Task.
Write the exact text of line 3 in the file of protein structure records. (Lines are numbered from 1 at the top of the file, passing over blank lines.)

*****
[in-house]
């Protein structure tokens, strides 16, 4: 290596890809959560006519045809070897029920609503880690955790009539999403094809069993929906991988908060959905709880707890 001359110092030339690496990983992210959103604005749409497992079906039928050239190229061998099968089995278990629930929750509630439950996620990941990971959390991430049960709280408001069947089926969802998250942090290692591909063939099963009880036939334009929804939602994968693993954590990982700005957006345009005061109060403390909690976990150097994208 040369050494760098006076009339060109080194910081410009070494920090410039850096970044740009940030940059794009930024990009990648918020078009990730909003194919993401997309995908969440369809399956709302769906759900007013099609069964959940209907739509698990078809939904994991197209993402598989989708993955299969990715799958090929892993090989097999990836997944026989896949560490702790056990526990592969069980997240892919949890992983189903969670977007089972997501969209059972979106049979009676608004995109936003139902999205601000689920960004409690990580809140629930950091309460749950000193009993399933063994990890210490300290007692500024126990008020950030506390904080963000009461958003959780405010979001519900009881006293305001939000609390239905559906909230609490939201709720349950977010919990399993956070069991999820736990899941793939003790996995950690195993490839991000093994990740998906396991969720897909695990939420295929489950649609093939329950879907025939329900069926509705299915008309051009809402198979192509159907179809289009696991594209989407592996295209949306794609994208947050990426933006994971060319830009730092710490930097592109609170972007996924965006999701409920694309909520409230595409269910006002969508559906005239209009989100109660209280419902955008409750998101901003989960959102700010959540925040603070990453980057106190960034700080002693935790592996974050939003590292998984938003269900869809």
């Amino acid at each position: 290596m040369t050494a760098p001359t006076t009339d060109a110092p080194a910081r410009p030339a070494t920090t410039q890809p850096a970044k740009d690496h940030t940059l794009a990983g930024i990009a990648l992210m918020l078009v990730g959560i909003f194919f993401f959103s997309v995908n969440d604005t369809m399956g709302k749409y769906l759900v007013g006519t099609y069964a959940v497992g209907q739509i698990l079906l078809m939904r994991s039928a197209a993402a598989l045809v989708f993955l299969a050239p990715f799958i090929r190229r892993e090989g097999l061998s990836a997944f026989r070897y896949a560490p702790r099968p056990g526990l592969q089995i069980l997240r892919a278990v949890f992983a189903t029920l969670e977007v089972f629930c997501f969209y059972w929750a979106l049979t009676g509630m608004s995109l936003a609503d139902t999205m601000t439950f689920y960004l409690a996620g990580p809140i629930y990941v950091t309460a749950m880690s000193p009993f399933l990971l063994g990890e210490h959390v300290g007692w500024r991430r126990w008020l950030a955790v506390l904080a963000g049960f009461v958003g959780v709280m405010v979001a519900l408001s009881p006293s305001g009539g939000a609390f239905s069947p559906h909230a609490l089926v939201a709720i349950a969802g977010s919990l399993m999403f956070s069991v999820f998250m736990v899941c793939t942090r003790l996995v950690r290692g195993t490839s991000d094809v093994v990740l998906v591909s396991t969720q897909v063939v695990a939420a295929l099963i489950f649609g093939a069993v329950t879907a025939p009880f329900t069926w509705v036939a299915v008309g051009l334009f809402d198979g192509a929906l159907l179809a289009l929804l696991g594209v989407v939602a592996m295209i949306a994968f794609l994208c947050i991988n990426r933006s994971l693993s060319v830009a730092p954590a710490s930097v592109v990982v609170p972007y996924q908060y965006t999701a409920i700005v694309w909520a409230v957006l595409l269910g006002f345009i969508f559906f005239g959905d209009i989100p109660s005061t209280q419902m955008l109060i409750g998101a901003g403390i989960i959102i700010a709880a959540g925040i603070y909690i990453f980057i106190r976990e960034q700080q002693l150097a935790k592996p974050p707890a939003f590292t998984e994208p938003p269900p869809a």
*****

């Amino acid at each position: 290596m040369t050494a760098p001359t006076t009339d060109a110092p080194a910081r410009p030339a070494t920090t410039q890809p850096a970044k740009d690496h940030t940059l794009a990983g930024i990009a990648l992210m918020l078009v990730g959560i909003f194919f993401f959103s997309v995908n969440d604005t369809m399956g709302k749409y769906l759900v007013g006519t099609y069964a959940v497992g209907q739509i698990l079906l078809m939904r994991s039928a197209a993402a598989l045809v989708f993955l299969a050239p990715f799958i090929r190229r892993e090989g097999l061998s990836a997944f026989r070897y896949a560490p702790r099968p056990g526990l592969q089995i069980l997240r892919a278990v949890f992983a189903t029920l969670e977007v089972f629930c997501f969209y059972w929750a979106l049979t009676g509630m608004s995109l936003a609503d139902t999205m601000t439950f689920y960004l409690a996620g990580p809140i629930y990941v950091t309460a749950m880690s000193p009993f399933l990971l063994g990890e210490h959390v300290g007692w500024r991430r126990w008020l950030a955790v506390l904080a963000g049960f009461v958003g959780v709280m405010v979001a519900l408001s009881p006293s305001g009539g939000a609390f239905s069947p559906h909230a609490l089926v939201a709720i349950a969802g977010s919990l399993m999403f956070s069991v999820f998250m736990v899941c793939t942090r003790l996995v950690r290692g195993t490839s991000d094809v093994v990740l998906v591909s396991t969720q897909v063939v695990a939420a295929l099963i489950f649609g093939a069993v329950t879907a025939p009880f329900t069926w509705v036939a299915v008309g051009l334009f809402d198979g192509a929906l159907l179809a289009l929804l696991g594209v989407v939602a592996m295209i949306a994968f794609l994208c947050i991988n990426r933006s994971l693993s060319v830009a730092p954590a710490s930097v592109v990982v609170p972007y996924q908060y965006t999701a409920i700005v694309w909520a409230v957006l595409l269910g006002f345009i969508f559906f005239g959905d209009i989100p109660s005061t209280q419902m955008l109060i409750g998101a901003g403390i989960i959102i700010a709880a959540g925040i603070y909690i990453f980057i106190r976990e960034q700080q002693l150097a935790k592996p974050p707890a939003f590292t998984e994208p938003p269900p869809a």